If you look to what other people think of you for your reward, says St. Ambrose, you have your reward here on earth—but you miss the reward of eternal life.
Clearly, blessed is the life that is not valued by the opinion of outsiders, but is known, as judge of itself, by its own inner feelings. It needs no popular opinion as its reward in any way; nor has it any fear of punishments. Thus the less it strives for glory, the more it rises above it.
For to those who seek for glory, that reward in the shape of present things is but a shadow of future ones, and is a hindrance to eternal life, as it is written in the Scriptures: “Truly, I say to you, they have received their reward” (Matthew 6:2). This is said of those who with the sound of a trumpet, so to speak, desire to make their generosity to the poor known to all the world. It is the same, too, in the case of fasting, if it is done only for outward show. “They have received their reward,” he says.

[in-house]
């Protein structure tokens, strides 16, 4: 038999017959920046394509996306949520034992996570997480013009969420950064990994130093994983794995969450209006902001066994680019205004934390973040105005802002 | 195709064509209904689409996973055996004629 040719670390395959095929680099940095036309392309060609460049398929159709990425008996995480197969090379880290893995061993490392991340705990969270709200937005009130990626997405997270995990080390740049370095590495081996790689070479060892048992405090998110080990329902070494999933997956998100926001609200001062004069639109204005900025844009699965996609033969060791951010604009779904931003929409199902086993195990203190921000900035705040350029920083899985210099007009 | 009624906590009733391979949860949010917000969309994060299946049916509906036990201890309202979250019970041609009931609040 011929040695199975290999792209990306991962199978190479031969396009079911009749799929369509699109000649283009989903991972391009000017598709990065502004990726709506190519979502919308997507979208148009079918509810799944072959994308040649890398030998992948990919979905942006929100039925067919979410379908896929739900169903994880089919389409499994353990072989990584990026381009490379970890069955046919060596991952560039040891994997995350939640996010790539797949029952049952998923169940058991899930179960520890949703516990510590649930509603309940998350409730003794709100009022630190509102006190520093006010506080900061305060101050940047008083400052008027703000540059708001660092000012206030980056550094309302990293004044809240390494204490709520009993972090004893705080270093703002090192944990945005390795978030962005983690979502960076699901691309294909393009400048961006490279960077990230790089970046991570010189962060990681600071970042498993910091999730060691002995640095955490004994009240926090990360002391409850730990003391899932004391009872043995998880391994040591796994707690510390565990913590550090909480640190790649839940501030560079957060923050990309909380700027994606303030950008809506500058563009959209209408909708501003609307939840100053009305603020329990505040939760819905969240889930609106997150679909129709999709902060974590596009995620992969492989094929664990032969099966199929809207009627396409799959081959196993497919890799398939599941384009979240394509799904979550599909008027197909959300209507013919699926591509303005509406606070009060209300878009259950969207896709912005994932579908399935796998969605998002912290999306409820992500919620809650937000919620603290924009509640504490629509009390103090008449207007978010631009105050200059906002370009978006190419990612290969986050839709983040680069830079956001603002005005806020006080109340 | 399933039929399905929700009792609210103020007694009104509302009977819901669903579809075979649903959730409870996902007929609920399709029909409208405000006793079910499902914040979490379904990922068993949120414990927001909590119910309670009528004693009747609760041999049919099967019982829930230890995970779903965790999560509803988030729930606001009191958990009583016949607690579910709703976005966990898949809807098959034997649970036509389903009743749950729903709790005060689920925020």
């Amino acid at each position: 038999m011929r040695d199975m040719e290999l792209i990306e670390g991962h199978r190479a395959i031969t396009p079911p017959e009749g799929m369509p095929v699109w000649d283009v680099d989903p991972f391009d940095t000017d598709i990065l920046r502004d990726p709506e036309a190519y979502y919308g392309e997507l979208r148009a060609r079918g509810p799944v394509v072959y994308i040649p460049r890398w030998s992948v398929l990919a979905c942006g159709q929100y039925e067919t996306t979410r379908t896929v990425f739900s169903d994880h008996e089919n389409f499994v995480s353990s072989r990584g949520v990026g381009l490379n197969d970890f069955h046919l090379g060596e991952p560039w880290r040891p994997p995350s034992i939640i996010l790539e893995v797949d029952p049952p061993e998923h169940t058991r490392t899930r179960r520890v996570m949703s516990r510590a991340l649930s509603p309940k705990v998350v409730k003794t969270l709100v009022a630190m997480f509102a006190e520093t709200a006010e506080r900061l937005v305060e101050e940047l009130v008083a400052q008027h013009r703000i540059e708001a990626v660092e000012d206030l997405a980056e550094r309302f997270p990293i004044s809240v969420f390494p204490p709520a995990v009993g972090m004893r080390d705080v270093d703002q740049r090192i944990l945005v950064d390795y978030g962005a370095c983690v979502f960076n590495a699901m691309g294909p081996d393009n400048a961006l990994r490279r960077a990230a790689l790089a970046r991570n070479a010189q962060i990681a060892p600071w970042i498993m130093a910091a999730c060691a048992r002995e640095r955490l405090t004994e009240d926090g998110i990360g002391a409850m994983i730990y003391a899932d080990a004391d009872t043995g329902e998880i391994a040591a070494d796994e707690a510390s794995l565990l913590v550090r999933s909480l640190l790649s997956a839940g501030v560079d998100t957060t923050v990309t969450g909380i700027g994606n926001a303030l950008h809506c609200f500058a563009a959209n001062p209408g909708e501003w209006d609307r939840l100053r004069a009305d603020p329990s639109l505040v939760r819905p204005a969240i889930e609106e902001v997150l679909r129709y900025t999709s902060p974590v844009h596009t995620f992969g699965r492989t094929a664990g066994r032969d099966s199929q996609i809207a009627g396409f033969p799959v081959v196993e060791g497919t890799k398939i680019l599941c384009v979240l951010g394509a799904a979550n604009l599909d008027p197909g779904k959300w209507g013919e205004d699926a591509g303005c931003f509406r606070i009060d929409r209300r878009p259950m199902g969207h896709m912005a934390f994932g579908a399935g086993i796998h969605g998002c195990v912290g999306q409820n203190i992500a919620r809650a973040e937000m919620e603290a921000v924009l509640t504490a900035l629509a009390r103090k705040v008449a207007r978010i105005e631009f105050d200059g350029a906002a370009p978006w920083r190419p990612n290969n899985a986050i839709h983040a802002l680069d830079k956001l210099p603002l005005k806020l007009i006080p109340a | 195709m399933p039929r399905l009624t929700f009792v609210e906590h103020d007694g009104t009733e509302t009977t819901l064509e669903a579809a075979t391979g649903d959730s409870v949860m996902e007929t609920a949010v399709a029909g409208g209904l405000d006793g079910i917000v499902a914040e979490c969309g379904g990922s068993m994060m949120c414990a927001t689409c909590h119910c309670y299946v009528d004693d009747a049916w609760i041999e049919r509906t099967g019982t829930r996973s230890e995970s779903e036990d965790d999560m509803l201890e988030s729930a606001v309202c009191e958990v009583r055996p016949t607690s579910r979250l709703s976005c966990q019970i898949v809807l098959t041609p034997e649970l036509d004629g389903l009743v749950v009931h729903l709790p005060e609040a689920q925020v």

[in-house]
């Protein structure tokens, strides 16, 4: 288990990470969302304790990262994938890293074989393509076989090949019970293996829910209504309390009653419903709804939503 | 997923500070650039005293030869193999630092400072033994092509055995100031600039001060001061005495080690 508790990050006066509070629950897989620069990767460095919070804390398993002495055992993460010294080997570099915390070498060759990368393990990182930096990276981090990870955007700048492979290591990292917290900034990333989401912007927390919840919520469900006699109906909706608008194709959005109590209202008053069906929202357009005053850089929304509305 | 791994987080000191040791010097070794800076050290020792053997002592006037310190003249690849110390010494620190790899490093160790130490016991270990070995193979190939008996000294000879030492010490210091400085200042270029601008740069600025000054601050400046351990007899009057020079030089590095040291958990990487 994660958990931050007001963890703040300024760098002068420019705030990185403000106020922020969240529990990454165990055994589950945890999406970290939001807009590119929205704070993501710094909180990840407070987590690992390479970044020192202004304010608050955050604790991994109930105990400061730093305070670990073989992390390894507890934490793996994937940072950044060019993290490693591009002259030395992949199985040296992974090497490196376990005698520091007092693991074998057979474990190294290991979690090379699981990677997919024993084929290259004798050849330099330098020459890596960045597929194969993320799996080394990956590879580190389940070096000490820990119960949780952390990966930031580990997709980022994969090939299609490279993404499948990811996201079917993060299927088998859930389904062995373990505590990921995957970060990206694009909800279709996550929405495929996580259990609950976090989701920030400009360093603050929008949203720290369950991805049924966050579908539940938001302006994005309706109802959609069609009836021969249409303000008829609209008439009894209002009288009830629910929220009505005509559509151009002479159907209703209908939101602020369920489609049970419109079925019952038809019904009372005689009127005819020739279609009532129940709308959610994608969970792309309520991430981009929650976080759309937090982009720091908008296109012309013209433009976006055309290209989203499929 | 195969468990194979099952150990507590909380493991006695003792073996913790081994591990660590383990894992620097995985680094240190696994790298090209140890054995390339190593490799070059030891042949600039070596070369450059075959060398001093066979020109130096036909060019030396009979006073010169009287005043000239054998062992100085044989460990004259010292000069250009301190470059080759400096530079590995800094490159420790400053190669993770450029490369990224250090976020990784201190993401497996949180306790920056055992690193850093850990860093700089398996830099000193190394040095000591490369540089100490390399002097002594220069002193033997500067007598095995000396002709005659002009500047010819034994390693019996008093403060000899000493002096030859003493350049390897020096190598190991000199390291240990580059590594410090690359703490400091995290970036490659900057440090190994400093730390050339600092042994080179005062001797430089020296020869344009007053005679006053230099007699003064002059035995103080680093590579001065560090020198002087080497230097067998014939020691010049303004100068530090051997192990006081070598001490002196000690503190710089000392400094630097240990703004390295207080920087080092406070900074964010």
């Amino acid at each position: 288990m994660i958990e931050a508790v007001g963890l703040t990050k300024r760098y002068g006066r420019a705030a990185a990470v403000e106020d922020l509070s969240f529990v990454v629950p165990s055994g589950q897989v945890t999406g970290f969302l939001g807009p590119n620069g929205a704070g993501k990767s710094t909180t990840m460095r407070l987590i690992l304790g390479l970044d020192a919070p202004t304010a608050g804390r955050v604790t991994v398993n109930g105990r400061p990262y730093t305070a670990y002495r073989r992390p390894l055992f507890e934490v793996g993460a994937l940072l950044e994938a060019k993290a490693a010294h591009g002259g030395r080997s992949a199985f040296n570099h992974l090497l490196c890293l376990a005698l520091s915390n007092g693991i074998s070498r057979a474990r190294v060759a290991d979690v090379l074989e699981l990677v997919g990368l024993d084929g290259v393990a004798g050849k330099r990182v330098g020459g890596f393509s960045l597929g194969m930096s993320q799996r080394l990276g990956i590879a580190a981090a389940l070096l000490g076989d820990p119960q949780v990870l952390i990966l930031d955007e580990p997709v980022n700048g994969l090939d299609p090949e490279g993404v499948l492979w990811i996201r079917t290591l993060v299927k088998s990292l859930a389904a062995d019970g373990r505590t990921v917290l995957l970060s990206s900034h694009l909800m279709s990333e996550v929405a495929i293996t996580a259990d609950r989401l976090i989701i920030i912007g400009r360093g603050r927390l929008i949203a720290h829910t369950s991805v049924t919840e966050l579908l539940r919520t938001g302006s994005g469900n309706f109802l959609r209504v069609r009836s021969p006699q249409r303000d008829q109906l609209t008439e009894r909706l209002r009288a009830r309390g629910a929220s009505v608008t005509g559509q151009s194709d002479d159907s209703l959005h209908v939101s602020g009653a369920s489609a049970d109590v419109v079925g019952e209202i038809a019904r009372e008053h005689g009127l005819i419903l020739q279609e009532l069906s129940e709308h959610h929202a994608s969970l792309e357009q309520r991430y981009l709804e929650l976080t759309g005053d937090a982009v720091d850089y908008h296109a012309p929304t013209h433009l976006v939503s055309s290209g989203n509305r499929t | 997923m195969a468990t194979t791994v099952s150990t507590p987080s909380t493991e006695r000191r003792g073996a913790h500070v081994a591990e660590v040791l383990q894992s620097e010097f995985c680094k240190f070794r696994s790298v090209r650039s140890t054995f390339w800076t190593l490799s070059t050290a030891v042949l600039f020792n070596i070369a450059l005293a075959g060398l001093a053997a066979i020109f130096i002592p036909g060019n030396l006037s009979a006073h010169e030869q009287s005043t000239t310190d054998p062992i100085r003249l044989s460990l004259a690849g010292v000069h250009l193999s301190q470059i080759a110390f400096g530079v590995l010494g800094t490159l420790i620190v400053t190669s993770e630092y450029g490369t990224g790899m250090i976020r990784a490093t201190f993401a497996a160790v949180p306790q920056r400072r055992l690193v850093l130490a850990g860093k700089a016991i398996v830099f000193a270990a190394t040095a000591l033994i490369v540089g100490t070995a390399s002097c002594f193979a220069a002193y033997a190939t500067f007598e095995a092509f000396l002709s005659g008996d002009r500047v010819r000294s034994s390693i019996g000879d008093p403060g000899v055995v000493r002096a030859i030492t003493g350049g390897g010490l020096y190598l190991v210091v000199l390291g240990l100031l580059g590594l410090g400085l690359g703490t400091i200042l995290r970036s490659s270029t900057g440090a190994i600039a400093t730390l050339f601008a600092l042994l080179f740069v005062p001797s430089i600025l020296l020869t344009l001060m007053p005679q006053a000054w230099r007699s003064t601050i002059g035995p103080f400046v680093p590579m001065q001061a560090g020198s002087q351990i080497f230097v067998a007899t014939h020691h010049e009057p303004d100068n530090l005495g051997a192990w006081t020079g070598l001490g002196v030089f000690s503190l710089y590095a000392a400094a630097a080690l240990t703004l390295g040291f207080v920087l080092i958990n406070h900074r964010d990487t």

It is therefore part of a virtuous life to show mercy and to fast in secret, so that you may seem to be seeking a reward from your God alone, and not from others. For whoever seeks it from mankind has his reward, but whoever seeks it from God has eternal life, which no one can give but the Lord of Eternity, as it is said: “Truly, I say to you, today you will be with me in Paradise.”
Thus the scripture plainly says that the blessed life is eternal life. It has not been left to be appraised according to human ideas on the subject, but has been entrusted to the divine judgment. –St. Ambrose, On the Duties of the Clergy, 2.1
How much of what I do for the Church is in fact a response to what I want other people to think of me?
Are there ways I could help that no one would know about?
Father, renew your perfect love in me, and teach me to see beyond the things of this world to your eternal Kingdom.
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